17 August 2018
As you may be aware, there are basically two types of real estate agents.
There’s the agent who constantly scrambles for business, working hard each month just to get enough leads. And then there’s the agent who gets all the real estate agent leads they need — and then some — through word-of-mouth, reputation and referrals.
Which agent are you? Or, which do you want to become?
That answer is obvious. The more important question is, how do you develop the relationships needed to generate more leads and agent referrals?
Let’s take a look at that.
When we talk about relationships in the context of real estate marketing, we’re essentially referring to four important groups.
- Homeowners in a geographic farm you’re targeting.
- Past clients who are happy with your services.
- Good prospects likely to be moving within the next year or two.
- Business contacts, such as contractors, mortgage advisors and movers.
Obviously, the more solid relationships you create within these groups, the more real estate agent leads and referrals you’re going to get — naturally. Homeowners in your geographic farm will call you when they’re selling. Past clients will recommend you those who ask them for real estate agent referrals. Prospects will call you when they’re finally ready to make a move. Business contacts will send you referrals.
In fact, as real estate veteran and author Bill Gassett writes in Mass Real Estate News, “Those who build and nurture relationships eventually become some of the most successful agents… in the industry.”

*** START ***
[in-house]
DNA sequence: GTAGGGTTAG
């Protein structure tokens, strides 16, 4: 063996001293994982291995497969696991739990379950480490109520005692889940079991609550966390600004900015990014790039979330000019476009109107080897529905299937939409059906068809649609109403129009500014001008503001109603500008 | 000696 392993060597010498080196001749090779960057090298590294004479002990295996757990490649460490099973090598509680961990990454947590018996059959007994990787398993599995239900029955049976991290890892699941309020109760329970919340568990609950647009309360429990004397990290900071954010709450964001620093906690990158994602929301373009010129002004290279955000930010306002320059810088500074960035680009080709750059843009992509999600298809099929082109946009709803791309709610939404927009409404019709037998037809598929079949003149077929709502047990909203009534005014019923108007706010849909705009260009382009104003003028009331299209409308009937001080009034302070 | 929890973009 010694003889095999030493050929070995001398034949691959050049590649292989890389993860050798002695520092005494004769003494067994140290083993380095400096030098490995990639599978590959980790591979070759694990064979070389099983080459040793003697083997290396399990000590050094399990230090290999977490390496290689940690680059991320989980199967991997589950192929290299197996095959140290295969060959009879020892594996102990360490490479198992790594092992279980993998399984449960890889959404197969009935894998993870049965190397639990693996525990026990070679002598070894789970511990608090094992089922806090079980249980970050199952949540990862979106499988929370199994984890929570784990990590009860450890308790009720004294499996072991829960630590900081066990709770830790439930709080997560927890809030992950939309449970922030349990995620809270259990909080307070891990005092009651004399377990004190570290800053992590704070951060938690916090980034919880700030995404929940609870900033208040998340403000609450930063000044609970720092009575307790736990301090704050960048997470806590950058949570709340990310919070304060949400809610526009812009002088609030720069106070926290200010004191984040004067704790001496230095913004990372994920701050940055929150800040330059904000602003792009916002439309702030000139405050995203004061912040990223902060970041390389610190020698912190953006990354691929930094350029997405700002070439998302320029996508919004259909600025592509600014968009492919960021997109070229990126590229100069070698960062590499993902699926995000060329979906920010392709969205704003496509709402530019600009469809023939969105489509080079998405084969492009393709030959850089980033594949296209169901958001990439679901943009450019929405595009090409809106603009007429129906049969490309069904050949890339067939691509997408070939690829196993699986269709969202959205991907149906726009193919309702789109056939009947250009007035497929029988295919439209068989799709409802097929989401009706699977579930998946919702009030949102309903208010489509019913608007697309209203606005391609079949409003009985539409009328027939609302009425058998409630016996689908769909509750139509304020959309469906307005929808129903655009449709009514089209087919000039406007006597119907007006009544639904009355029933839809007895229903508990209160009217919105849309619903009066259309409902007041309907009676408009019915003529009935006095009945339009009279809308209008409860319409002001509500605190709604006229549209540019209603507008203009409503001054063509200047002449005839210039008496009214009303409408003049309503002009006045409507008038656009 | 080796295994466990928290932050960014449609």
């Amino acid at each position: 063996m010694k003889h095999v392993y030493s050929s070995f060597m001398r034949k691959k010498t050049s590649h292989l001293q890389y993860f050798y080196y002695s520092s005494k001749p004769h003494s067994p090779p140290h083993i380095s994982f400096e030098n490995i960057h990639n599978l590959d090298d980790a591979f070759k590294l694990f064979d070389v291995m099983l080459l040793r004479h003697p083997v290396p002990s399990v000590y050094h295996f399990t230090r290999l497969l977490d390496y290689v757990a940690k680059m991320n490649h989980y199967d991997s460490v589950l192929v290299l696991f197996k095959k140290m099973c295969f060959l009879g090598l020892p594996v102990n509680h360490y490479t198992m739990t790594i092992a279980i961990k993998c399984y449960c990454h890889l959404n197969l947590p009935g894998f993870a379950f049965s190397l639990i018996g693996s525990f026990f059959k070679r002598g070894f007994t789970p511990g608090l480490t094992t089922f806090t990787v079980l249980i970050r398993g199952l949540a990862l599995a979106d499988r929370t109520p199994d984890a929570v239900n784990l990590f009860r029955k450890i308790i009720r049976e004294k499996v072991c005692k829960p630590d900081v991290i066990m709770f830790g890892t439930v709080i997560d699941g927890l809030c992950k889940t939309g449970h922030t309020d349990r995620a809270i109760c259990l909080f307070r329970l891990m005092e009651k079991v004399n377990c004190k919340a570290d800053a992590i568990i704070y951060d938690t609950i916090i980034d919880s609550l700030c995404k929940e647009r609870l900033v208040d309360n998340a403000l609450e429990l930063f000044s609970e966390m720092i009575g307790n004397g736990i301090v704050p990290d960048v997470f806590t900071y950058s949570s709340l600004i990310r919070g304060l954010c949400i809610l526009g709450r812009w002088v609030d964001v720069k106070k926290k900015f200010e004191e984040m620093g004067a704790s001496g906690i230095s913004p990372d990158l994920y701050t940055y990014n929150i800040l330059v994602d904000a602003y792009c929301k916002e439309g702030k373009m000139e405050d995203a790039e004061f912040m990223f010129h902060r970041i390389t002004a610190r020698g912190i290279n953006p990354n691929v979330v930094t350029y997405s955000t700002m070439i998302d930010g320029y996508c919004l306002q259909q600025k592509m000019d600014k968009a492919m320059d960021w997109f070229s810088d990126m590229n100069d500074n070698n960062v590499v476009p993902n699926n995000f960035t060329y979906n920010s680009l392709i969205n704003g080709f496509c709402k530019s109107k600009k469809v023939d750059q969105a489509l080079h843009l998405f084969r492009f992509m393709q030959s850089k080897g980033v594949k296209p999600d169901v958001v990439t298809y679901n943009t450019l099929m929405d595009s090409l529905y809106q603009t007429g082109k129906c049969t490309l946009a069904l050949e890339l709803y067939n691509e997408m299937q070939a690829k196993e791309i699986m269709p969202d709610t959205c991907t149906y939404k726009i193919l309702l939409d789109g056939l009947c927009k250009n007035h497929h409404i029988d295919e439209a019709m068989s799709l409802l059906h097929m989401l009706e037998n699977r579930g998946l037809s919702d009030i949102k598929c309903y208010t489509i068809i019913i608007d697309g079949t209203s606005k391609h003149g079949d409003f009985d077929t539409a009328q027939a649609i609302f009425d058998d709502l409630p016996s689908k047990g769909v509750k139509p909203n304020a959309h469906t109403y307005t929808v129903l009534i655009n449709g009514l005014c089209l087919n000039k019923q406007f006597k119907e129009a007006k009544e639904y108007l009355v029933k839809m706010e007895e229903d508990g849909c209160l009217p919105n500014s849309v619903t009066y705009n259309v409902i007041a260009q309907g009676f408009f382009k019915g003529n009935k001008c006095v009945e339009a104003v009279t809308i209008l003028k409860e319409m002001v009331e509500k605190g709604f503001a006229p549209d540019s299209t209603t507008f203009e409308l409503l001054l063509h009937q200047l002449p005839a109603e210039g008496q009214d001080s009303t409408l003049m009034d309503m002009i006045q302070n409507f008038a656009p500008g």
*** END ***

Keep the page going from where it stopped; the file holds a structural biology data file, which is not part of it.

Okay. So how do you build those relationships?
The two keys are value and consistency.
By value, we mean connecting with past clients and prospects in a way that adds value. You probably know from experience that when you provide helpful advice and ideas to your clients and prospects, you get a positive response. They tend to like and trust you more. Why? Because you’re adding value. You need to do the same in all your keep-in-touch communications, particularly your real estate direct mail newsletters.
But building relationships isn’t an event, it’s a process. That’s where consistency comes in. You need to connect with past clients, prospects and business contacts on a regular basis. Ideally, monthly. That creates the momentum that ultimately results in people thinking of you — and only you — as their go-to real estate agent.
If this seems like a lot of work, it is. But a good real estate marketing system that automates much of the process for you makes it a lot easier.
So, think about the type of agent you want to be a year from now. Then, focus on building the relationships that will get you there.